Trend trading is the best way to make significant gains in the Forex market. When you can take advantage of trends, you can ride big moves in price movement and catch hundreds of pips.
So if you’re already in a trade and want to know if the trend is still going strong or whether it is losing steam, how can you tell?
There’s a few different ways to tell.
When you’re trading a trend, observing the sizes of candles can give you an idea of how strong bullish or bearish momentum is.
Typically, lots of big candles in succession suggests a strong trend. When candle sizes start getting smaller and smaller, that suggests that price is beginning to lose steam and a pullback may be on the way.
Smaller candles are no guarantee of a pullback, though, as price may just be taking a breather before it starts rising or falling again.
Price typically moves in waves, where it will move in one direction, pull back, then start moving again.
These moves are visible on smaller timeframes, but on larger timeframes, you may just see very large candles in a single direction.
For example, the one-hour or four-hour chart may show you lots of swings, but the daily chart will just show you big candles.
Distance between moving averages
Another good way to tell whether a trend is going strong or beginning to lose steam is to use two moving averages: a fast one and a slow one.
When the gap between the fast and slow moving averages is large, it means price is going strong and the trend is in full force.
If the gap in the moving averages begins to get tighter, it means the trend is losing steam and price may start to pull back.
There’s no fixed moving average to use, but most traders use a 20 period moving average for the fast one and a 50 period moving average for the slow one.
You can then judge the gaps between the moving averages to see whether a trend is going strong or losing momentum.
Depth of pullbacks
Since price moves in waves, it’s highly unlikely that it will just skyrocket in a straight line or fall like a ton of bricks.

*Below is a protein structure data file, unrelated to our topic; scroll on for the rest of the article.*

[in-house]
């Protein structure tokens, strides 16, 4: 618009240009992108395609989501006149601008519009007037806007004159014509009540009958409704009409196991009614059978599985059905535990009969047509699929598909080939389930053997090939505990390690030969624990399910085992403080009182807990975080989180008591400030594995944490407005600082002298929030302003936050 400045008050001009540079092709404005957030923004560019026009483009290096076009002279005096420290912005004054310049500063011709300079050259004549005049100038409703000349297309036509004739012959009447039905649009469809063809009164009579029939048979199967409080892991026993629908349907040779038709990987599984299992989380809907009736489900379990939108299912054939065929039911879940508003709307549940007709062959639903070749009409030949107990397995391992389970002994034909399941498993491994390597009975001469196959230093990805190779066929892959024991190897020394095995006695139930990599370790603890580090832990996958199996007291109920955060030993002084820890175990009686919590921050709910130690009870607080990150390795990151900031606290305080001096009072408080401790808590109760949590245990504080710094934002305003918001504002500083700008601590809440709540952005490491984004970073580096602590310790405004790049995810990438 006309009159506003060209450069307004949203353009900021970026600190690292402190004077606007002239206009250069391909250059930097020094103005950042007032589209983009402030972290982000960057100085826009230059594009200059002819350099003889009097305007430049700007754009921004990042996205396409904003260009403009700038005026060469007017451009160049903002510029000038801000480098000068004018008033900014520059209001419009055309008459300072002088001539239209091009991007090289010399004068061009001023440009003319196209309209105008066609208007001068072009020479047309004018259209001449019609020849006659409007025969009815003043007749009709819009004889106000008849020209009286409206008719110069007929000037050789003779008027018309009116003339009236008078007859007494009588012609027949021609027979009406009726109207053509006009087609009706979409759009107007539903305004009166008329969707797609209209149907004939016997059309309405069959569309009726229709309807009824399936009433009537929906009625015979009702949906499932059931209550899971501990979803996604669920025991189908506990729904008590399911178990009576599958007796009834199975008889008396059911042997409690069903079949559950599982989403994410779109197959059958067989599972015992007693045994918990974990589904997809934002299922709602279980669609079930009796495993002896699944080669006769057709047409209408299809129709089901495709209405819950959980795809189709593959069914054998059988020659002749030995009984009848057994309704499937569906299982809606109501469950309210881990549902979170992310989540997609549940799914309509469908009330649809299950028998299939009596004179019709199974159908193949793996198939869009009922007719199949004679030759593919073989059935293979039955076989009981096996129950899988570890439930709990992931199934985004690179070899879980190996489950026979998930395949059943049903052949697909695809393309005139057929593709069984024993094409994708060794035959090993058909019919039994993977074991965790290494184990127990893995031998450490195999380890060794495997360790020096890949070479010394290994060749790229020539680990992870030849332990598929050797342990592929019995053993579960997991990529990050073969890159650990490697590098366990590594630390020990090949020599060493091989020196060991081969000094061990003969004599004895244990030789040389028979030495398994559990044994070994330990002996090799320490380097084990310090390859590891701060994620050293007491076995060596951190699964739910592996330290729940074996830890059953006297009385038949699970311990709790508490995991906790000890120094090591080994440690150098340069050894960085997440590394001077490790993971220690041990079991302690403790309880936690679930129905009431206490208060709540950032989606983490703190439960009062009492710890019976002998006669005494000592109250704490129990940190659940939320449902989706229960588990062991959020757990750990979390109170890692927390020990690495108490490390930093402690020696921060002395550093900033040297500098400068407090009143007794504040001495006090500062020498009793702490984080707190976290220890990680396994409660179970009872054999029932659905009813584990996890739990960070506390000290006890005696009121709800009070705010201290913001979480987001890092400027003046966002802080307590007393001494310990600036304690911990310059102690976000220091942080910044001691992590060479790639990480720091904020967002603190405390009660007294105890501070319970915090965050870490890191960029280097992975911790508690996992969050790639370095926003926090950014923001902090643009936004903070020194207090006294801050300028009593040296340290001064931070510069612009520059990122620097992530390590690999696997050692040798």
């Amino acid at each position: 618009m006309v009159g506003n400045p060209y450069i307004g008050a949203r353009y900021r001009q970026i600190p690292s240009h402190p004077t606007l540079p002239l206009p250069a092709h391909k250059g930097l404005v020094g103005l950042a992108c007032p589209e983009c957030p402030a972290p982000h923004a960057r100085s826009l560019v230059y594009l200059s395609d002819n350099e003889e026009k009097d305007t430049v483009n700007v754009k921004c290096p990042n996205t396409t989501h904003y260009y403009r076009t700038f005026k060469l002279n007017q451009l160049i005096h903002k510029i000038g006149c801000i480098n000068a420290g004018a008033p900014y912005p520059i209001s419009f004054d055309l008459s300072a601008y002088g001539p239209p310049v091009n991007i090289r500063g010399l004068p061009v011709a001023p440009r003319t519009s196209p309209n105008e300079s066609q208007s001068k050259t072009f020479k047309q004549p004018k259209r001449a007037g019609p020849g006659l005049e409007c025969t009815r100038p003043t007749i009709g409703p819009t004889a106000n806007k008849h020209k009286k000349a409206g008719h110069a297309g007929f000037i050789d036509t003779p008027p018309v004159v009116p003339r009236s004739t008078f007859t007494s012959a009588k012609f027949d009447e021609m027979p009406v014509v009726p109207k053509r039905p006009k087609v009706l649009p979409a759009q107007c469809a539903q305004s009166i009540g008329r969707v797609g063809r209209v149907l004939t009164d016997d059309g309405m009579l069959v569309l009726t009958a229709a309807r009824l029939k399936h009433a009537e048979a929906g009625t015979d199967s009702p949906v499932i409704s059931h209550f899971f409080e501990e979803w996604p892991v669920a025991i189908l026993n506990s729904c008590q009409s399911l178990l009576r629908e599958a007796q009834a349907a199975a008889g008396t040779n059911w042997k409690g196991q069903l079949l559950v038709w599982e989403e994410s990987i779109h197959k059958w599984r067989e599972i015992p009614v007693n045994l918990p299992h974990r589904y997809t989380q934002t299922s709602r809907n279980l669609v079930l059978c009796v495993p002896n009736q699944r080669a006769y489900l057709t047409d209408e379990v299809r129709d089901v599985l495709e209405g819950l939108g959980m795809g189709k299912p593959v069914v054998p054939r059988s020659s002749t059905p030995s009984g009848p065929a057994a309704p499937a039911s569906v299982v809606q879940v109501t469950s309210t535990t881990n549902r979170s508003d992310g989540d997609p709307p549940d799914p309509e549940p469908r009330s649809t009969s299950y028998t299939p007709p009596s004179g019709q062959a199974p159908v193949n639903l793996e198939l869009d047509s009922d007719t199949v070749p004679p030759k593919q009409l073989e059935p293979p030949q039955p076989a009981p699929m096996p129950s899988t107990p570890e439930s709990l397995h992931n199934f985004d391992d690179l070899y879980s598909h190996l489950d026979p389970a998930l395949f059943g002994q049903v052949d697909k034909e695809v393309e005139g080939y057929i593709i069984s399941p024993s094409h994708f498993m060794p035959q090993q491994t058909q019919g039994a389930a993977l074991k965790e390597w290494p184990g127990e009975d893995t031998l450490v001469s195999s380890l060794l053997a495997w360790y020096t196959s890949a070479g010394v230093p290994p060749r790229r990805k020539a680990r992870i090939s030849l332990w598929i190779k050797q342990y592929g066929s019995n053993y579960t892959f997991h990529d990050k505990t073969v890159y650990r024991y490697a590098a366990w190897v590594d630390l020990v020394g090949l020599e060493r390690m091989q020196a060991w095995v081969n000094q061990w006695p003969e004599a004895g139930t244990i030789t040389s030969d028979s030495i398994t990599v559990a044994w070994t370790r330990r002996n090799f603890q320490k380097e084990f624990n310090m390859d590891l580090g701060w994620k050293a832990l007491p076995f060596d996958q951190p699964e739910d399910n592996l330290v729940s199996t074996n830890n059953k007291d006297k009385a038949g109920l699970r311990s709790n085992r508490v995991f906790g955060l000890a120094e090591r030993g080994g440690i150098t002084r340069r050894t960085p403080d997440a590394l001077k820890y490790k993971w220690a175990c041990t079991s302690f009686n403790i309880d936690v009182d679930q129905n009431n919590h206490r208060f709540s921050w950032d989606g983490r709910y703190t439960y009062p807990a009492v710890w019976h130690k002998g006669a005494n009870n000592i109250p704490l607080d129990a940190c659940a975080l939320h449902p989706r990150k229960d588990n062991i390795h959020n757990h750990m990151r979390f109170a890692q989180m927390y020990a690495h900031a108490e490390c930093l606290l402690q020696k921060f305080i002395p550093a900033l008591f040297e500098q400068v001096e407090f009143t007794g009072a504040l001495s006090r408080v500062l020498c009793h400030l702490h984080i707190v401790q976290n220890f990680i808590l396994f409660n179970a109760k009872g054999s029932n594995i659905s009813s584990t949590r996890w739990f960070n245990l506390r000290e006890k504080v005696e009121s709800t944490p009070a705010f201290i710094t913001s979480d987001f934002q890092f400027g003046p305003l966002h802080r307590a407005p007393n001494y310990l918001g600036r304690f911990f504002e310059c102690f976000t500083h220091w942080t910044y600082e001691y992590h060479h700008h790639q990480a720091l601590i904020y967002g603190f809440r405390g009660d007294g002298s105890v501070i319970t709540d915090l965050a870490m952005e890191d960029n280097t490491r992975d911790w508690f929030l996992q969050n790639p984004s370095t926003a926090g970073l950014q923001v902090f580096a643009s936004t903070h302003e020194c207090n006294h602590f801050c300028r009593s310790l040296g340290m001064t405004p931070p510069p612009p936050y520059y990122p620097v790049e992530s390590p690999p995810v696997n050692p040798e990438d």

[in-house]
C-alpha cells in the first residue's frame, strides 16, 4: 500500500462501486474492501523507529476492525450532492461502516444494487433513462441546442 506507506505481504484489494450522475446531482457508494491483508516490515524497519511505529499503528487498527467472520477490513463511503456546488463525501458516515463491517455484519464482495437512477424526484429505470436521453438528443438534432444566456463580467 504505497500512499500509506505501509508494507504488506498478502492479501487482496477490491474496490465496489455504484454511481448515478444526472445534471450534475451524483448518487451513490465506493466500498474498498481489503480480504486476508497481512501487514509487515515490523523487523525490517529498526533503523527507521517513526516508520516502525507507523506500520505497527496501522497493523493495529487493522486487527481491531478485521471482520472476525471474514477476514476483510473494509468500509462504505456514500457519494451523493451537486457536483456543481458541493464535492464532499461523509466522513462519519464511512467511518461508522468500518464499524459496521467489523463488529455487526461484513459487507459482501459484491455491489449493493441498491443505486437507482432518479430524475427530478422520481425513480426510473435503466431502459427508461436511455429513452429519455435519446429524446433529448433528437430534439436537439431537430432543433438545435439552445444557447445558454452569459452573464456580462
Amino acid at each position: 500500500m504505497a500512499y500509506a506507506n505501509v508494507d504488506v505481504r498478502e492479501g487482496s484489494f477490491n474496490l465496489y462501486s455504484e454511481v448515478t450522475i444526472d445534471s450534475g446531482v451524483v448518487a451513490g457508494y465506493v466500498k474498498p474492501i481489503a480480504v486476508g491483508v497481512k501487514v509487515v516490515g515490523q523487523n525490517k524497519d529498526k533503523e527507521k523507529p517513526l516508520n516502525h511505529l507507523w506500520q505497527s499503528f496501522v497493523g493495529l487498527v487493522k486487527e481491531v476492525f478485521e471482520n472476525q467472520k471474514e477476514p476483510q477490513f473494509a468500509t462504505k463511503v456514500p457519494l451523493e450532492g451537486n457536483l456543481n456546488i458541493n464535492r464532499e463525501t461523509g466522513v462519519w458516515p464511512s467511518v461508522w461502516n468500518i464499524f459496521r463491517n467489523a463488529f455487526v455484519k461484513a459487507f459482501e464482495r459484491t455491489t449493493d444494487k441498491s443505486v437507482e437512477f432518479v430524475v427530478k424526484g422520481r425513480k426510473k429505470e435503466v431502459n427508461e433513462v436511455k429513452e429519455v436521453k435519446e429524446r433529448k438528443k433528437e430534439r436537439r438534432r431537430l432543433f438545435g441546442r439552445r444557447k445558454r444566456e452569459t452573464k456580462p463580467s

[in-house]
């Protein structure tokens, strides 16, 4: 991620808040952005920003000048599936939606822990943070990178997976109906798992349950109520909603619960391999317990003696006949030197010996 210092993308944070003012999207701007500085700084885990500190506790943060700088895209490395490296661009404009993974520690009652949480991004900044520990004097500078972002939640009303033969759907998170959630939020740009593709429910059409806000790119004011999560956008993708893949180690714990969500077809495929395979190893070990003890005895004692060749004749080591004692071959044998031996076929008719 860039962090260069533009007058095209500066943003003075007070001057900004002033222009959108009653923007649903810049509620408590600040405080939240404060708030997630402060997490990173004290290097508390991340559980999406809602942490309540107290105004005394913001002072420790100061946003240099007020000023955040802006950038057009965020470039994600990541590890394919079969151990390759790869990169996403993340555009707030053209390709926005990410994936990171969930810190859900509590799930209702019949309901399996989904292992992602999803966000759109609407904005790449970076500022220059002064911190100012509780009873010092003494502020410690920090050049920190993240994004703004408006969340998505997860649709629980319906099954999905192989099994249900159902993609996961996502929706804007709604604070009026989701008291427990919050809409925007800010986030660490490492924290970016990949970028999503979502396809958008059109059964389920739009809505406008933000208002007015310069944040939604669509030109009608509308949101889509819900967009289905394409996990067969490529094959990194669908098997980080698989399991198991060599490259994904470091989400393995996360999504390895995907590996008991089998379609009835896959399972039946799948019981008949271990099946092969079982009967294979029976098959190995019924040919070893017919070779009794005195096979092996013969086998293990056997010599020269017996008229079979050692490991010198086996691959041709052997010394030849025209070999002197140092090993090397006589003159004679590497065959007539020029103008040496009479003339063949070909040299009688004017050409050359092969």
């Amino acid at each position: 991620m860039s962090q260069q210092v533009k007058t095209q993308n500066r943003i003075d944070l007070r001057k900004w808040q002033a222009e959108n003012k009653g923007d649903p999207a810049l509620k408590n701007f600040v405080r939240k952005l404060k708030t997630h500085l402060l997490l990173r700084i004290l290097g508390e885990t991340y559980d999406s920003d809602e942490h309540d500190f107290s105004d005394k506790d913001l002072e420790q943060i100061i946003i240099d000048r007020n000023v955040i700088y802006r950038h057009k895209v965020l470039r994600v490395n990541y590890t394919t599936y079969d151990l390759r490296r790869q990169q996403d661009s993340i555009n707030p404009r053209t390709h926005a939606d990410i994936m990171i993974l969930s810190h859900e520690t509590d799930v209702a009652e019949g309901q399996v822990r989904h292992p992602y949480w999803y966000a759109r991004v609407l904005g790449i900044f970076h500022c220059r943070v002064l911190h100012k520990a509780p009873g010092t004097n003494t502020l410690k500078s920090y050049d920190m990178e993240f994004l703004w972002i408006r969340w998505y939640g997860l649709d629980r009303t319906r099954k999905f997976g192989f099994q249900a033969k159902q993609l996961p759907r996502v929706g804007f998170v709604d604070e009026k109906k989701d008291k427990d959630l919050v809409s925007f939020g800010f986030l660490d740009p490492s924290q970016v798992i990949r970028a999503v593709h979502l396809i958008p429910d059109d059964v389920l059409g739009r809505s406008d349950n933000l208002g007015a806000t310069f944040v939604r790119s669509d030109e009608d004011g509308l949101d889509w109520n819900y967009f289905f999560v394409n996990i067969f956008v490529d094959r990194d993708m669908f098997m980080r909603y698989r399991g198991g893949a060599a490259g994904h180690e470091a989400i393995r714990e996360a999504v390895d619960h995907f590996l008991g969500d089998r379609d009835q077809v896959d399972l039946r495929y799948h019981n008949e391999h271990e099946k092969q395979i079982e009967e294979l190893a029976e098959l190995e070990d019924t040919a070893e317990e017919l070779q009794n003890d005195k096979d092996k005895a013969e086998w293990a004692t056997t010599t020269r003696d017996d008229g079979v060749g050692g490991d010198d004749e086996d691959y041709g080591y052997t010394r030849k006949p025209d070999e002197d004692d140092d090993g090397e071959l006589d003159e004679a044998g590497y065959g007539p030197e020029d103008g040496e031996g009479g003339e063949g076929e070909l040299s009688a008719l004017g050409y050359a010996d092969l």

Trends usually take two steps forward, and one step back. Price may also move in a certain direction, then start to consolidate for some time in one area, then continue in the original direction.
Support and resistance
Price will often pull back to the last level of support or resistance that it broke.
For example, if the EUR/USD breaks 1.1000 to the upside and moves 20 pips to 1.1010, there’s a good chance that it will come back down to 1.1000 before moving back up.
As long as the pullback does not go beyond the last support or resistance, the trend is still in momentum.
If the pullback goes beyond the last broken support or resistance, the trend has lost its momentum and it’s unsure whether the last high or low will be retested or not.
Many traders use Fibonacci levels to measure pullbacks.
Fibonacci levels mark out potential levels that price can pull back to using the Fibonacci ratios of 23.6, 31.2, 50.0, 61.8, and 78.6.
23.6, 31.2, and 50.0 and healthy pullbacks and there is a strong likelihood for price to retest the previous high/low and perhaps even break the level to continue further.
61.8 and 78.6 are very deep pullbacks and price may not have the momentum to continue further.
You can also observe that price pulls back to moving averages as a form of dynamic support and resistance.
Commonly used moving averages are the 20, 50, and 200.
Pullbacks to the 20 moving average occur in strong trends.
If price pulls back to the 50 moving average, the pressure in the opposite direction is much greater.
If price pulls back to the 200 moving average, the pressure is the opposite direction is very strong and price has returned to a “fair market” value.
From here, price can either continue back in the original direction or reverse.
Divergence is a pattern you can see develop in oscillators like the RSI, Stochastics, and MACD indicators.
Divergence is when price is making higher highs but the oscillator is making lower highs, or the price is making lower lows but the oscillator is making higher lows..
This suggests there is not as much momentum in the trend as there was before, and a reversal could be coming up.
Divergence can also be used to see when the trend is expected to gain momentum again. This is called hidden divergence.
Hidden bullish divergence
Hidden bullish divergence is when price is making higher lows(pullbacks in the bullish move) but the oscillator is making lower lows.
This means the oscillator suggests a strong pullback, but price is making a shallower pullback, indicating that price is going to go back up.
Hidden bearish divergence
Hidden bearish divergence is when price is making lower highs(pullbacks in the bearish move) but the oscillator is making higher highs.
This means the oscillator suggests a strong pullback, but price is making a shallower pullback, indicating that price will continue back down.
Even though these are all good signs of understanding when a trend is losing momentum, you should never attempt to pick tops and bottoms and trade the other way.
This type of trading is almost never successful, and you’re always better off trading in the direction of the trend until a reversal is confirmed.